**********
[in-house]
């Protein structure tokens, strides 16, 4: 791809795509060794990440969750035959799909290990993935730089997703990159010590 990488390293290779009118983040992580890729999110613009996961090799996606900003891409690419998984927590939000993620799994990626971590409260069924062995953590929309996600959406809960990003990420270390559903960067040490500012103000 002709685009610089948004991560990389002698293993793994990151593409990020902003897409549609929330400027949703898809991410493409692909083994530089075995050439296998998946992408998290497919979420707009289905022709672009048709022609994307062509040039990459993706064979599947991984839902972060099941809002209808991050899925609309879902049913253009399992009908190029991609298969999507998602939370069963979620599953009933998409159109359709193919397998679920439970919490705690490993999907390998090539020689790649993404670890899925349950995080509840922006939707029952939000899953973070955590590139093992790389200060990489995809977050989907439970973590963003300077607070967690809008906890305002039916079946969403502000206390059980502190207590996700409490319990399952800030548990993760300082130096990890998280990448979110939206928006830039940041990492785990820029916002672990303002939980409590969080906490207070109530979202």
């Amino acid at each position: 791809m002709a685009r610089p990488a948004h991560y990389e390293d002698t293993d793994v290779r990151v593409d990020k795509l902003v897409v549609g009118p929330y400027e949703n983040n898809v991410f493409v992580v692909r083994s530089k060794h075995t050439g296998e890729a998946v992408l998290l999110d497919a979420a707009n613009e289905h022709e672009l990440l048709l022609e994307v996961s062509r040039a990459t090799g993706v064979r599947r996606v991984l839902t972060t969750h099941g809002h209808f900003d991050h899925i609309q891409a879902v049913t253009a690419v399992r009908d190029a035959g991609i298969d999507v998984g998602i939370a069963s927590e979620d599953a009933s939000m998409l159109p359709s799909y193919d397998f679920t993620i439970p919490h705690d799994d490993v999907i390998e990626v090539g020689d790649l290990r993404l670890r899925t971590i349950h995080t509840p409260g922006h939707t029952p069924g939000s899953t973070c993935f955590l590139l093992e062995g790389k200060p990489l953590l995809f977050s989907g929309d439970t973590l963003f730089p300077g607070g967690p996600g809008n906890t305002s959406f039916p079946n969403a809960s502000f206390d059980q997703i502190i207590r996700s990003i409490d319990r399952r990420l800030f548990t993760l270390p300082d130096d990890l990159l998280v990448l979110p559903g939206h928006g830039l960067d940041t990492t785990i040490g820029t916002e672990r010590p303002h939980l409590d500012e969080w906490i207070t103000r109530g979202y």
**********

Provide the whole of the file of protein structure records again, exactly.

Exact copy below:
[in-house]
């Protein structure tokens, strides 16, 4: 791809795509060794990440969750035959799909290990993935730089997703990159010590 990488390293290779009118983040992580890729999110613009996961090799996606900003891409690419998984927590939000993620799994990626971590409260069924062995953590929309996600959406809960990003990420270390559903960067040490500012103000 002709685009610089948004991560990389002698293993793994990151593409990020902003897409549609929330400027949703898809991410493409692909083994530089075995050439296998998946992408998290497919979420707009289905022709672009048709022609994307062509040039990459993706064979599947991984839902972060099941809002209808991050899925609309879902049913253009399992009908190029991609298969999507998602939370069963979620599953009933998409159109359709193919397998679920439970919490705690490993999907390998090539020689790649993404670890899925349950995080509840922006939707029952939000899953973070955590590139093992790389200060990489995809977050989907439970973590963003300077607070967690809008906890305002039916079946969403502000206390059980502190207590996700409490319990399952800030548990993760300082130096990890998280990448979110939206928006830039940041990492785990820029916002672990303002939980409590969080906490207070109530979202």
């Amino acid at each position: 791809m002709a685009r610089p990488a948004h991560y990389e390293d002698t293993d793994v290779r990151v593409d990020k795509l902003v897409v549609g009118p929330y400027e949703n983040n898809v991410f493409v992580v692909r083994s530089k060794h075995t050439g296998e890729a998946v992408l998290l999110d497919a979420a707009n613009e289905h022709e672009l990440l048709l022609e994307v996961s062509r040039a990459t090799g993706v064979r599947r996606v991984l839902t972060t969750h099941g809002h209808f900003d991050h899925i609309q891409a879902v049913t253009a690419v399992r009908d190029a035959g991609i298969d999507v998984g998602i939370a069963s927590e979620d599953a009933s939000m998409l159109p359709s799909y193919d397998f679920t993620i439970p919490h705690d799994d490993v999907i390998e990626v090539g020689d790649l290990r993404l670890r899925t971590i349950h995080t509840p409260g922006h939707t029952p069924g939000s899953t973070c993935f955590l590139l093992e062995g790389k200060p990489l953590l995809f977050s989907g929309d439970t973590l963003f730089p300077g607070g967690p996600g809008n906890t305002s959406f039916p079946n969403a809960s502000f206390d059980q997703i502190i207590r996700s990003i409490d319990r399952r990420l800030f548990t993760l270390p300082d130096d990890l990159l998280v990448l979110p559903g939206h928006g830039l960067d940041t990492t785990i040490g820029t916002e672990r010590p303002h939980l409590d500012e969080w906490i207070t103000r109530g979202y």